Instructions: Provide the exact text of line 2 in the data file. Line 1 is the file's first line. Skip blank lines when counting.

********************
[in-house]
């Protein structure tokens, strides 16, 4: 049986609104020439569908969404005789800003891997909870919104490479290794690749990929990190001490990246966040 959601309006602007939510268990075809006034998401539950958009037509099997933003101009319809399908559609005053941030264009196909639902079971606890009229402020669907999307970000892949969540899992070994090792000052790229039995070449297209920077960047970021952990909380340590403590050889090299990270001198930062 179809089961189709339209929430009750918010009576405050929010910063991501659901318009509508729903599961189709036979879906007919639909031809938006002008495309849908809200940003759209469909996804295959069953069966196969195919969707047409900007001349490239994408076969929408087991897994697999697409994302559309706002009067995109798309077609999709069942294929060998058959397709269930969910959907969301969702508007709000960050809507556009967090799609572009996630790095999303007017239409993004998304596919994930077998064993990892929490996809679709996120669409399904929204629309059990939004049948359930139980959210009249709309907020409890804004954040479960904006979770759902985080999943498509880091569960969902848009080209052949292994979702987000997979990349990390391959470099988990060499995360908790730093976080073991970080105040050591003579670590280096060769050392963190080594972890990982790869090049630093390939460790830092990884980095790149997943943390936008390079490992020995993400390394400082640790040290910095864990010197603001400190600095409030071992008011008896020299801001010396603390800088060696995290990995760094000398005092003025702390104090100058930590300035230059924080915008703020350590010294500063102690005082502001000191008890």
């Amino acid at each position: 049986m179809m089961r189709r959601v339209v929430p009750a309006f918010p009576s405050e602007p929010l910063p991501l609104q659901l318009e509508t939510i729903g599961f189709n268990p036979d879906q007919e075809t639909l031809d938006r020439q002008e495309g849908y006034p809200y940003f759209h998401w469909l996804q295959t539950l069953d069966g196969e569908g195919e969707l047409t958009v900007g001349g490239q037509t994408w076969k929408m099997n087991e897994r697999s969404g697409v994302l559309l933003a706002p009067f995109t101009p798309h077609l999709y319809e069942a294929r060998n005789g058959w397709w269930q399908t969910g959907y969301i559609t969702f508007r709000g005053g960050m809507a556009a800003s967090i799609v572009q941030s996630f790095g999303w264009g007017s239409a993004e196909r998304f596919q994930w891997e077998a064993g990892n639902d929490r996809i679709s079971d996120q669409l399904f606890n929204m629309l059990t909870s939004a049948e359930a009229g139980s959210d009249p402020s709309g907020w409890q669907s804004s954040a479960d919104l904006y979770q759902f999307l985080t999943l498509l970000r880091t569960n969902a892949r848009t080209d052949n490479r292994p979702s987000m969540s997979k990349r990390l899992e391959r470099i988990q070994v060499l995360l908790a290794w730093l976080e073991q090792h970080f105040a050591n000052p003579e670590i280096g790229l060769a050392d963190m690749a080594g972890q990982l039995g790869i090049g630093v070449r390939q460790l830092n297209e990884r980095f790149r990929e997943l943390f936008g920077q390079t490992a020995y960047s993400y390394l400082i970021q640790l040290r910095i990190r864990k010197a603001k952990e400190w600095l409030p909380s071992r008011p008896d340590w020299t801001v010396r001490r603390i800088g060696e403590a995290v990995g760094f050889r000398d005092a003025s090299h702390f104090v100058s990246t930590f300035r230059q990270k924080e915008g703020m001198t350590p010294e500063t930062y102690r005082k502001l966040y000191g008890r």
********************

């Protein structure tokens, strides 16, 4: 049986609104020439569908969404005789800003891997909870919104490479290794690749990929990190001490990246966040 959601309006602007939510268990075809006034998401539950958009037509099997933003101009319809399908559609005053941030264009196909639902079971606890009229402020669907999307970000892949969540899992070994090792000052790229039995070449297209920077960047970021952990909380340590403590050889090299990270001198930062 179809089961189709339209929430009750918010009576405050929010910063991501659901318009509508729903599961189709036979879906007919639909031809938006002008495309849908809200940003759209469909996804295959069953069966196969195919969707047409900007001349490239994408076969929408087991897994697999697409994302559309706002009067995109798309077609999709069942294929060998058959397709269930969910959907969301969702508007709000960050809507556009967090799609572009996630790095999303007017239409993004998304596919994930077998064993990892929490996809679709996120669409399904929204629309059990939004049948359930139980959210009249709309907020409890804004954040479960904006979770759902985080999943498509880091569960969902848009080209052949292994979702987000997979990349990390391959470099988990060499995360908790730093976080073991970080105040050591003579670590280096060769050392963190080594972890990982790869090049630093390939460790830092990884980095790149997943943390936008390079490992020995993400390394400082640790040290910095864990010197603001400190600095409030071992008011008896020299801001010396603390800088060696995290990995760094000398005092003025702390104090100058930590300035230059924080915008703020350590010294500063102690005082502001000191008890």